Tom Eblen

Morris Book Shop to be sold or closed

Wyn Morris moved his store to Chevy Chase five years ago.
Wyn Morris moved his store to Chevy Chase five years ago. teblen@herald-leader.com

The Morris Book Shop, which in eight years has become a big part of Lexington’s literary scene, is for sale, and owner Wyn Morris said if he can’t find a buyer he will close it.

“My first choice by a long shot would be to sell the store to somebody younger, with fresh ideas ... somebody who’s ready for a challenge,” said Morris, 52, who has worked in bookselling and publishing for 25 years.

“I don’t feel any sense of failure, because so much has gone right,” he said. “We’ve had a great run with doing events and community outreach and all that kind of stuff.”

But Morris said the store, which began on Southland Drive in 2008 and moved to 882 E. High St. in Chevy Chase five years ago, has been “barely profitable” despite its popularity with customers and local authors.

Small, independent bookstores have been struggling for years amid a host of competitors. There is Amazon.com, which has a big warehouse in Lexington, and other online retailers; chain bookstores, big-box retailers; and downloadable electronic books, although their popularity has leveled off.

Lexington also has an older and larger independent bookstore, Joseph-Beth Booksellers; several other bookstores of all sizes and specialties; and an excellent public library system.

“The fact is — and always has been in the time we’ve existed — that there are lots of places to buy books and lots of ways to get books easily,” he said. “It’s just the reality of being a bricks-and-mortar bookseller in 2016.”

Morris also said he is tired, and he would be more tired if he didn’t have a great staff that enables him to take time away from the store. Still, he said, “I’m ready to try something else, and what that is I don’t have a clue.”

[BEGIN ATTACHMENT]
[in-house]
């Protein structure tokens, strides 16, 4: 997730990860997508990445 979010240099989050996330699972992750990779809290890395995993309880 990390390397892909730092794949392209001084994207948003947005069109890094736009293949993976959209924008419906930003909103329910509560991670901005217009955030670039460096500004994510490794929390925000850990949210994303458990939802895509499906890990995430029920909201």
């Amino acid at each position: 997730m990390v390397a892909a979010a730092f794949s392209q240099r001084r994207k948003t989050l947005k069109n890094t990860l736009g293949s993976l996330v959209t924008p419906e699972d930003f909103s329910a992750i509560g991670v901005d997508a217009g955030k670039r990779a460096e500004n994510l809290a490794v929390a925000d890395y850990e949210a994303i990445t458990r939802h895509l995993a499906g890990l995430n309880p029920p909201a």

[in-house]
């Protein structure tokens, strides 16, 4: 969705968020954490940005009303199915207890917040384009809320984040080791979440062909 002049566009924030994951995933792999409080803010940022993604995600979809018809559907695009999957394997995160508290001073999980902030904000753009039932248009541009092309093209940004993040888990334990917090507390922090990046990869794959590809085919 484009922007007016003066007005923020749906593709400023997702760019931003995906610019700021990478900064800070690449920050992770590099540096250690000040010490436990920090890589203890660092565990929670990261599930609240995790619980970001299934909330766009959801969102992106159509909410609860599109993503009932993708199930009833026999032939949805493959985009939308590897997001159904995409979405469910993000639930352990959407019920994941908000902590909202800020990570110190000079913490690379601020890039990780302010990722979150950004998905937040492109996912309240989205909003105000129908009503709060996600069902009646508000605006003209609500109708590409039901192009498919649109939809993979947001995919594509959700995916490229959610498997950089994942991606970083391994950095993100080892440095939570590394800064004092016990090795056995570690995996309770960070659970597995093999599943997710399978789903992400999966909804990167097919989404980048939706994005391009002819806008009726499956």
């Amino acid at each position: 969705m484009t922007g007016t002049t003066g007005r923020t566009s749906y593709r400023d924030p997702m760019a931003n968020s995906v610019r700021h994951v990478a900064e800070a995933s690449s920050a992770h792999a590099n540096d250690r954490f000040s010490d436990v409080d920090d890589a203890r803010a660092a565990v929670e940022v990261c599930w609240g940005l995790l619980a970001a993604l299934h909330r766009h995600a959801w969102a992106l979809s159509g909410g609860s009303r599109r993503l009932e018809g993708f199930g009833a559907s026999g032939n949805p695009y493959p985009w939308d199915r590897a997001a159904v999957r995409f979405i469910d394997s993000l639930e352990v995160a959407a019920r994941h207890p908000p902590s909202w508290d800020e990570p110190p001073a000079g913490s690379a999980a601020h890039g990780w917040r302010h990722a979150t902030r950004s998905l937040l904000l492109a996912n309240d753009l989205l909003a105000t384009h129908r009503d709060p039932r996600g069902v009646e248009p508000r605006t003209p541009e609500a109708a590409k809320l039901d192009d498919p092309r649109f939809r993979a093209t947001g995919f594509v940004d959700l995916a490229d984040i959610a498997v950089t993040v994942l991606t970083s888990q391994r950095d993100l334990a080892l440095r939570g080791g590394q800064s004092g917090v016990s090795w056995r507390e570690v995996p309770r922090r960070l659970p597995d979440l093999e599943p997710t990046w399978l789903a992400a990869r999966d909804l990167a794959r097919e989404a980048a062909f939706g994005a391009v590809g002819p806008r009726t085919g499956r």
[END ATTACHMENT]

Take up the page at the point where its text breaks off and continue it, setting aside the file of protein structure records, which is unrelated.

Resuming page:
The Morris Book Shop stocks an extensive selection of more than 20,000 books, with a focus on Kentucky authors, as well as gift items “that pay for a lot of poetry books on the shelf,” he said.

I’m ready to try something else, and what that is I don't have a clue.

Wyn Morris, owner of The Morris Book Shop

The store also has a beautiful space, thanks to Morris’ wife, interior designer Vicki Sword, and her business partner, Blake Eames.

Morris said he and his wife have been talking about selling the store for several months, realizing their five-year lease would be up at the end of August and they needed to decide whether to make another five-year commitment. He recently told his three full-time and three part-time employees about his decision.

Morris said he has a great relationship with his landlord, Doug Gibson, who is extending the lease month-to-month after August, which will give him plenty of time to find a buyer.

“The location couldn’t be better,” Morris said, which led him to think that “if it can’t work here, it just can’t work, at least for me.”

Morris entered the book business in 1991 at Joseph-Beth after working at two Lexington record stores. He later worked for the University Press of Kentucky and Bloodhorse magazine’s Eclipse Press book division.

When he decided to open his own bookstore, Morris chose the name The Morris Book Shop because it had been a longtime Lexington store, founded in 1937 by a Morris family not related to him. (That family also started what became the University Bookstore on the University of Kentucky campus.)

“It’s not me Morris Book Shop; it’s The Morris Book Shop,” he said. “The previous Morris Book Shop had at least three separate owners, two of whom were not Morrises.”

Morris said he is confident he can sell the store. “I mean, who hasn’t always wanted to own a bookstore?” he said. “I’ve just got to find the right person.”

But if he doesn’t find them in a reasonable period of time, he will close.

“It has become such a big part of my life, that would be a tough decision to consider making,” he said. “But you’ve got to scrape the romance off it and look at it realistically. People go into businesses to attempt to make money.

“But if we go down, we’re going down with a party,” he added. “That’s just been the spirit of the store since day one.”

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